The Rise of China and Structural Changes in Korea and Asia
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The Rise of China and Structural Changes in Korea and Asia

Edited by Takatoshi Ito and Chin Hee Hahn

This book brings together studies conducted by researchers in East Asian countries who seek to better understand the impact of China’s rise and the consequent policy challenges.
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Chapter 10: East Asian Production Networks and the Rise of China

Fukunari Kimura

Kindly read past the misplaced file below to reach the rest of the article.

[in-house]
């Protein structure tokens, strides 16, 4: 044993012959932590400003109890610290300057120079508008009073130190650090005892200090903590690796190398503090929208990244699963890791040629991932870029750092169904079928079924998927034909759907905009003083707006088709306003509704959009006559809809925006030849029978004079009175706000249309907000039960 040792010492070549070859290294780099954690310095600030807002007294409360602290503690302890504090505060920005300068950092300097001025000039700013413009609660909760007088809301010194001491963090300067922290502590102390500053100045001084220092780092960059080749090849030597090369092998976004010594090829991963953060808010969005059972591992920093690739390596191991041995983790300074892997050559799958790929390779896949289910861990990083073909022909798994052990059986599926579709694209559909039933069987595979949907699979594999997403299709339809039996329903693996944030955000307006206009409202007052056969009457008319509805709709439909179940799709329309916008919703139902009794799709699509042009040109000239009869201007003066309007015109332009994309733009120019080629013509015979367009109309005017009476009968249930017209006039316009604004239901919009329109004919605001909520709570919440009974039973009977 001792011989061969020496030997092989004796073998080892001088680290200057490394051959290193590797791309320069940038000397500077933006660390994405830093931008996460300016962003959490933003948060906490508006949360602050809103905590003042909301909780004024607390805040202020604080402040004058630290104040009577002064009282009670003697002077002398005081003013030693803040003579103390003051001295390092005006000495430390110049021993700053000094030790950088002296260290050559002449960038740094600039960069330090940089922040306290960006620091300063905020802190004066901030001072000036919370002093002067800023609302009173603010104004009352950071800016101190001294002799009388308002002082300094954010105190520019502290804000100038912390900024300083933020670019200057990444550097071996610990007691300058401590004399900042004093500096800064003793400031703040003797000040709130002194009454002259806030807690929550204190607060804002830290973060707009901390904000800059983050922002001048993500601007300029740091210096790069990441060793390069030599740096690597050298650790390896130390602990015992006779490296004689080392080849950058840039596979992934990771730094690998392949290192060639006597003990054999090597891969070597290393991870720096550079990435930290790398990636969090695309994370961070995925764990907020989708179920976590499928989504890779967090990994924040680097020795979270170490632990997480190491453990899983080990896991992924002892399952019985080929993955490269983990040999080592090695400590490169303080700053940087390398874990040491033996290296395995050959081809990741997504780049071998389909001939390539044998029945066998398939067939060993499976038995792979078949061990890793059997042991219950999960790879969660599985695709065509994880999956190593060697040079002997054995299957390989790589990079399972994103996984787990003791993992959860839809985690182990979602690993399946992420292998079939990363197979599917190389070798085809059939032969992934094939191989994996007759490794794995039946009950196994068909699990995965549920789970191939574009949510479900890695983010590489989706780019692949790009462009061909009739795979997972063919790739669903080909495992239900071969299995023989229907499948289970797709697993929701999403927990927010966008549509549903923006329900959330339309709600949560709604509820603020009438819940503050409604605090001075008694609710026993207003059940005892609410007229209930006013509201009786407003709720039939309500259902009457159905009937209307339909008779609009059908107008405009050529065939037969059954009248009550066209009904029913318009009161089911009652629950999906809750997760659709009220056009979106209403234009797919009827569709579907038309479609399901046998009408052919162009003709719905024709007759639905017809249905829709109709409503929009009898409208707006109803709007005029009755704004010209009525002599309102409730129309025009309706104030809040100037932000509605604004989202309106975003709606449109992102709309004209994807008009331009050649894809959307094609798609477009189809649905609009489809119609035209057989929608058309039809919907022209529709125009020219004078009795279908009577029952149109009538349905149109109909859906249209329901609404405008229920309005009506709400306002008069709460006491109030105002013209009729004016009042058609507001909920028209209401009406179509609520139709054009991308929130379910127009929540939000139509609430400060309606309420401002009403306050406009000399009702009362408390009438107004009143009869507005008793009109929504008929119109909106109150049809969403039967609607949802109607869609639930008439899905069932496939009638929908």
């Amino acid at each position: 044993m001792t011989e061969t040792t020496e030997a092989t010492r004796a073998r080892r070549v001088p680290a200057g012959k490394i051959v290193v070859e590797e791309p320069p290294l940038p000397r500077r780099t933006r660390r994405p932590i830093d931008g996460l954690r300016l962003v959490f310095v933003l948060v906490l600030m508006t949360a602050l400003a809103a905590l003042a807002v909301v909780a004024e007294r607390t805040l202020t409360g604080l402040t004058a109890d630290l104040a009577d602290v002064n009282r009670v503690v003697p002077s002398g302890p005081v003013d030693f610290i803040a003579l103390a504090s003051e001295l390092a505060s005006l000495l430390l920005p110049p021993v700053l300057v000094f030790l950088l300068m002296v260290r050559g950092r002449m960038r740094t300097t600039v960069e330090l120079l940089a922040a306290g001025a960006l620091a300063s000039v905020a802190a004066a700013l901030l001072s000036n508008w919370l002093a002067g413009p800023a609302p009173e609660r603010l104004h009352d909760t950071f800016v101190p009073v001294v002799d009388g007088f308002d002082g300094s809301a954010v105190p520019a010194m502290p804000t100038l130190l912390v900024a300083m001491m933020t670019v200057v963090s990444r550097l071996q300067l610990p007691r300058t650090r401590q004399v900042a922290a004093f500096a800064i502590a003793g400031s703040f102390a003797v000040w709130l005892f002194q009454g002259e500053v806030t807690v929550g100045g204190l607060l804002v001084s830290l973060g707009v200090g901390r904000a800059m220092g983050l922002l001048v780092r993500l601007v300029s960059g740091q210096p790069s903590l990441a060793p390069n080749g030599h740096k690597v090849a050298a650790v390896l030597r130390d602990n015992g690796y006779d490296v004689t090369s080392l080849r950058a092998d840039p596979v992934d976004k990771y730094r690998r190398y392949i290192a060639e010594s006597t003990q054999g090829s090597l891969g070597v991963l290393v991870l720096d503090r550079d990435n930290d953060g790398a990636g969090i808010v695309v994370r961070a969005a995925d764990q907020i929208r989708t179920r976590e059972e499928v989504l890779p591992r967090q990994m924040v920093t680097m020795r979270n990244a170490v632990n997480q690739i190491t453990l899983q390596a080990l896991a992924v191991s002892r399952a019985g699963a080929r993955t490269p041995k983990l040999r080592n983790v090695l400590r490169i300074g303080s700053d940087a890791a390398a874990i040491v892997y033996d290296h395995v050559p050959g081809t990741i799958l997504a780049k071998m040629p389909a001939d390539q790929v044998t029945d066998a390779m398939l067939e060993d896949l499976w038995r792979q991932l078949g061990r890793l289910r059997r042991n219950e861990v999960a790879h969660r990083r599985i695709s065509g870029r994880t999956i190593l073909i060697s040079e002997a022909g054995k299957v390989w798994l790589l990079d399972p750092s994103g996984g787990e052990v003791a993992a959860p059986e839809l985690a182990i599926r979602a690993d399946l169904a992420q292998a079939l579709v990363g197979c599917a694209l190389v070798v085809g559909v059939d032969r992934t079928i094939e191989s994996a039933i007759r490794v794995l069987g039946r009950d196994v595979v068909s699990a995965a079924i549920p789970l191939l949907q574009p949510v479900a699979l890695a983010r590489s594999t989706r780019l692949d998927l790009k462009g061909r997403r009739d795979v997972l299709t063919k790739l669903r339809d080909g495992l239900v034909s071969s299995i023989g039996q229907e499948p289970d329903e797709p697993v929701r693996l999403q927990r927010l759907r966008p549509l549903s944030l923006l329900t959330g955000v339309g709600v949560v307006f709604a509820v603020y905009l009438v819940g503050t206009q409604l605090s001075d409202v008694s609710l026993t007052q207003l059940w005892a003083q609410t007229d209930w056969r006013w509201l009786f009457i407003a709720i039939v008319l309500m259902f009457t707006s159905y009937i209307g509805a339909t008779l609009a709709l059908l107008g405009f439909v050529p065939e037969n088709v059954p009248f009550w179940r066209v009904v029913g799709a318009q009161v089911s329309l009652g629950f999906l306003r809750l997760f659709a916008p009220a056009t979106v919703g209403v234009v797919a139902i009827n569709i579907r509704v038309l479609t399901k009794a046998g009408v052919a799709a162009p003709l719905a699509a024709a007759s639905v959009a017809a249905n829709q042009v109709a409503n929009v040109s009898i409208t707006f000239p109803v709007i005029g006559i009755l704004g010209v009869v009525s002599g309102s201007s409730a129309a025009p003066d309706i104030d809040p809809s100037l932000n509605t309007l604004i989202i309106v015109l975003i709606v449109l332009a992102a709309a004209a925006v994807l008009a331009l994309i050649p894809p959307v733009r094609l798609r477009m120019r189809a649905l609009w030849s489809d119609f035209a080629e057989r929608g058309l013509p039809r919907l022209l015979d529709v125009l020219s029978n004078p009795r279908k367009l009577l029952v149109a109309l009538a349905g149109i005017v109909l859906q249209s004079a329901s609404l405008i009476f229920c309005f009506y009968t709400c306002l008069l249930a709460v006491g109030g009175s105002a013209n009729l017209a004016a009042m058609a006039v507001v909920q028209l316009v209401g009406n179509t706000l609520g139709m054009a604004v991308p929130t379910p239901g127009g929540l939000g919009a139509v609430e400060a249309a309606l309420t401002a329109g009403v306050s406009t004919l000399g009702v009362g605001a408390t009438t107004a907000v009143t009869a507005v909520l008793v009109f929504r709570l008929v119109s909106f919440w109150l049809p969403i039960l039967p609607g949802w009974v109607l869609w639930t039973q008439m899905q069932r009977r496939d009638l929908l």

* Fukunari Kimura RISE OF CHINA AS AN INTERNATIONAL PLAYER 10.1 The growth performance of China has truly been remarkable. With its massive size, China has continuously attained 10 percent plus growth rates for years. Although some scholars predict a number of risks and challenges that China may face, the existence of vigorous economic dynamism is obvious. Furthermore, the Chinese economy has actually become increasingly open and international, though the splendid growth of China’s domestic economy often overshadows it. China’s international trade has grown much faster than its gross domestic product (GDP). In other words, in the analogy of astrophysics, the Chinese economy is not collapsing by its own gravity like a white dwarf star but is expanding its size just like a reddish giant star. We have observed the unprecedented development of international production networks in East Asia since the beginning of the 1990s, particularly in machinery industries (Ando and Kimura 2005; Kimura 2006). China has increasingly become an important participant in such networks. China is a ‘lumpy’ country (Courant and Deardorff 1992) in the sense that factor prices and location advantages across regions within the country differ widely and present a variety of comparative advantages at the same time. The lumpiness pulls down the proportion of machinery trade in China to some extent. However, the absolute magnitude of transactions in machinery industries has recently grown at an explosive pace. China has quickly become a focal point of production networks in East Asia. What would be the implications of the...

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